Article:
Feeling Like a Nurse – Self Defining the Moment

Contributor: Isla A. McKenzie-Henry, MSN, RN,
CNE-cl, NEA-BC (EdD Candidate)

This is the last in a series of posts about a nursology study conducted by a student-faculty group from the Online Nursing Education (ONE) program at Teachers College Columbia University. The study, “Use of Foundational Concepts in Program and Course Descriptions: An Analysis of Prelicensure Baccalaureate Nursing Programs in the United States,” looked at the use of four nursing concepts, context, holism, health, and caring, in program descriptions and the first three nursing course descriptions of 300 BSN program websites.

In the Spring 1999, I inserted a foley catheter into a 19-year-old male patient with multiple sclerosis (MS). I’m not sure if I maintain my recollection of this experience, more than three decades later, because I was also 19 years old at the time or because it was the first task in nursing school that made me “feel like a nurse”. It has been my experience as a student, a practicing nursing professional, and nurse faculty that nurses reflect on the moment they finally felt like a nurse. For me, this feeling came as a student in clinical rotations. For others in our nursing community, the experience may be similar or varied.

Being part of the “Concepts Study” research experience allowed me to really analyze the term “nursing knowledge” and align it with what it means to not only “be” a nurse, but “feel” like I am a nurse (student). Is it the knowledge we obtain in school from our theory courses or is it the tasks that we perform in clinical practice? It is now a steadfast belief of mine that nursing knowledge in my experience has been historically aligned with clinical tasks such as catheter insertions and medication administration. I can go even further and say that as a licensed practical nurse who became a registered nursing (LPN-to-RN), I was only able to differentiate my advance in the profession the first time I administered blood products or changed a central line dressing. It almost always comes down to task orientation for most of us and this is a real issue for me as I look to impart knowledge on future generations of nurses. What is the working definition I should pass on to nursing students who ask what it means to be a nurse? Are we guiding nursing education through task orientation or through conceptualization? In terms of nursing knowledge research, I have realized that we are so much more than the tasks we conduct in our daily workflow. If anything, this study has given me more unanswered questions about what guides nursing practice today, one of significance being the definition of “nursing”.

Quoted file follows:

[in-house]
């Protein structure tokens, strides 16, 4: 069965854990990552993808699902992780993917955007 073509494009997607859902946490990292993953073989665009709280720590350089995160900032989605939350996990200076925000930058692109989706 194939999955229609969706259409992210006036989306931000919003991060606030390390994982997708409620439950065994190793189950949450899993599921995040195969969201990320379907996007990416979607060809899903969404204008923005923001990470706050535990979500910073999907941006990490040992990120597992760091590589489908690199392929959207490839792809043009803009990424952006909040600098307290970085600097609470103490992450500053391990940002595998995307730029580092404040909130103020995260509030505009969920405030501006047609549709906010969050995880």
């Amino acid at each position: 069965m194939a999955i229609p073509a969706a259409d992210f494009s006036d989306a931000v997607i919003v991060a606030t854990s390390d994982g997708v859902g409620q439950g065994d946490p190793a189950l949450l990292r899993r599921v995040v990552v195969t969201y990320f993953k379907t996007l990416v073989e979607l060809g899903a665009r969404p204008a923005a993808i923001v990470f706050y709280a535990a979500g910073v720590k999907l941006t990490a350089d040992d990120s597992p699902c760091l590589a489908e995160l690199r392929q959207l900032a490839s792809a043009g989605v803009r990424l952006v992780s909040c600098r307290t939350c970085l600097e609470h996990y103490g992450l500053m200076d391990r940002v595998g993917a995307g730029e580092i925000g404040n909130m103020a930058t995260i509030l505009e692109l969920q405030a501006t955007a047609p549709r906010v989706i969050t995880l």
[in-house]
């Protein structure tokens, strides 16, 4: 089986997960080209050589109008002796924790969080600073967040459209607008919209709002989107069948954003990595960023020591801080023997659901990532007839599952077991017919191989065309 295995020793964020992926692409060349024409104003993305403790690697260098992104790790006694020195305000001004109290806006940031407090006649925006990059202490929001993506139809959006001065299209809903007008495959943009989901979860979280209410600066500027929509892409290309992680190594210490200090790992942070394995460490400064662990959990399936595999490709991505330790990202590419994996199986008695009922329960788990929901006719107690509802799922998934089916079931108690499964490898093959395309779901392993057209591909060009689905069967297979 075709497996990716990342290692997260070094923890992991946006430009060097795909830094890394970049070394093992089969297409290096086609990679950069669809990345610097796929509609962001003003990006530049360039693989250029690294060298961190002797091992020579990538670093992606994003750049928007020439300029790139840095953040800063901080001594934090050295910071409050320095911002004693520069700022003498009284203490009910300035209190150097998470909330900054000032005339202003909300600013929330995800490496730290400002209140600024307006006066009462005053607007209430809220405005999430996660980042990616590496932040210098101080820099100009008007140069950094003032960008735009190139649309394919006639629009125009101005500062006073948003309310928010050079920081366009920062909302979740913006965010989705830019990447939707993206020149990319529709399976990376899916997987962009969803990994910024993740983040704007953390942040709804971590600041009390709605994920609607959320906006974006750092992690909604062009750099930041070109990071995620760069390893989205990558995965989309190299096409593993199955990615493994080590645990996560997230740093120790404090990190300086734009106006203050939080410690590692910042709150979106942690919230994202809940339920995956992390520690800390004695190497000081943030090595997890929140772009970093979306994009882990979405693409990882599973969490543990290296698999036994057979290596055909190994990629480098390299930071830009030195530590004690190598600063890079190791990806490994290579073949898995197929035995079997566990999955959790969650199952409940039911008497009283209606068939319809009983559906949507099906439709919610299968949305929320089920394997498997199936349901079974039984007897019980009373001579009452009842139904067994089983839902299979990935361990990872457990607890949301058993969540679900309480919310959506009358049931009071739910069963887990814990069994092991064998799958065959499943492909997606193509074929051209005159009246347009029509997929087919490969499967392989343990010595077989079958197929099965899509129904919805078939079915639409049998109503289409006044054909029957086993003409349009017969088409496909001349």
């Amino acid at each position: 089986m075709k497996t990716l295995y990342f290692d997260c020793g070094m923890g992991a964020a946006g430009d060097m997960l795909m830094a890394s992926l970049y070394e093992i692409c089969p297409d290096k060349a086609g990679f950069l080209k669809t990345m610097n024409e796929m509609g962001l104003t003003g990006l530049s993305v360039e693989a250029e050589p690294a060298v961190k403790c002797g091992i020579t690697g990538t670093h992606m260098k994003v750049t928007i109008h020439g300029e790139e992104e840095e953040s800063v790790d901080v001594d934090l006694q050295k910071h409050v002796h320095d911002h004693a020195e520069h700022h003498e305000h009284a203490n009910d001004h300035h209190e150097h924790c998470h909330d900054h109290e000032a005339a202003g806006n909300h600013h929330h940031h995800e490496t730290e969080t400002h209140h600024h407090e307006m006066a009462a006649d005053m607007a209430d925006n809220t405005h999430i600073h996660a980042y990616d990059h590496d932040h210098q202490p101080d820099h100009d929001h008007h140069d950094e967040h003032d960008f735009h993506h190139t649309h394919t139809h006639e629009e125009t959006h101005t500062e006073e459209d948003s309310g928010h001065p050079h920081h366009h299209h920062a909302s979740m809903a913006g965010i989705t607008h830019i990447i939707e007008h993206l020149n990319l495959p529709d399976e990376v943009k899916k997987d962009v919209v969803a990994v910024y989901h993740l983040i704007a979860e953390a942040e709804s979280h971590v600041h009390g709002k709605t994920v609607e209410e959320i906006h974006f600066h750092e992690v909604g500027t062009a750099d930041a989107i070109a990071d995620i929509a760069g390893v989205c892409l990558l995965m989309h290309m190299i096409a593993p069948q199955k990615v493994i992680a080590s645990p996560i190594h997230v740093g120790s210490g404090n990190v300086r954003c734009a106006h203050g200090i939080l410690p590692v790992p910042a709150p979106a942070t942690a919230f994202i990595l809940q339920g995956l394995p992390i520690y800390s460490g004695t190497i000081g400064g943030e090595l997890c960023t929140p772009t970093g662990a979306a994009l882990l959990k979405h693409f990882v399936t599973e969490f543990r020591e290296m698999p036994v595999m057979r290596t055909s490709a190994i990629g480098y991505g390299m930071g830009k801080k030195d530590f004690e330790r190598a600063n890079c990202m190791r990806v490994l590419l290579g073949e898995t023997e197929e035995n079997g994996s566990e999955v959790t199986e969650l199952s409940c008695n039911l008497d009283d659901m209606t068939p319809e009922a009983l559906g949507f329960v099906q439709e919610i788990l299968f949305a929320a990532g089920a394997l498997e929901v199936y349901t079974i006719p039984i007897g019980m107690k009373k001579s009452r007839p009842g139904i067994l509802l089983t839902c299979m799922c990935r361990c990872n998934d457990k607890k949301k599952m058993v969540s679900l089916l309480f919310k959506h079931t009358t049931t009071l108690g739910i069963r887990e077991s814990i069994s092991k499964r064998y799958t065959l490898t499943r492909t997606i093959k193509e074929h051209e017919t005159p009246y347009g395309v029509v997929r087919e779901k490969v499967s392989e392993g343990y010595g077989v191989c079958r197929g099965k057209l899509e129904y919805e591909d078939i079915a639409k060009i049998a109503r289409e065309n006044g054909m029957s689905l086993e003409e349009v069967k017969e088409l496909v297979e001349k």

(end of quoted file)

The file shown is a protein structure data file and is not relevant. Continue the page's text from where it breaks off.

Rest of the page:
I reflect on the fact that this study revealed that only one-third of the nursing program descriptions included the concepts context, holism, health, or caring. I appreciate the universal nursing adage that if “it is not documented, it is not done”. By this premise, if nursing schools are not disclosing that key nursing concepts are standards in their program, whether via program description, course descriptions, mission statements, or value statements, I think it is fair to deduce that two-thirds of the schools we analyzed probably aren’t teaching nursing concepts.

The next step for nursing research is to utilize evidence-based literature, such as our nursing concepts study publication, and gain perspective on how to restructure nursing education. We continue to evaluate program success based on NCLEX pass rates. I believe we should start looking at graduates from programs that give students strong foundational knowledge based on the key concepts, compare them to those that don’t, and evaluate how these new graduates are navigating being novice nurses.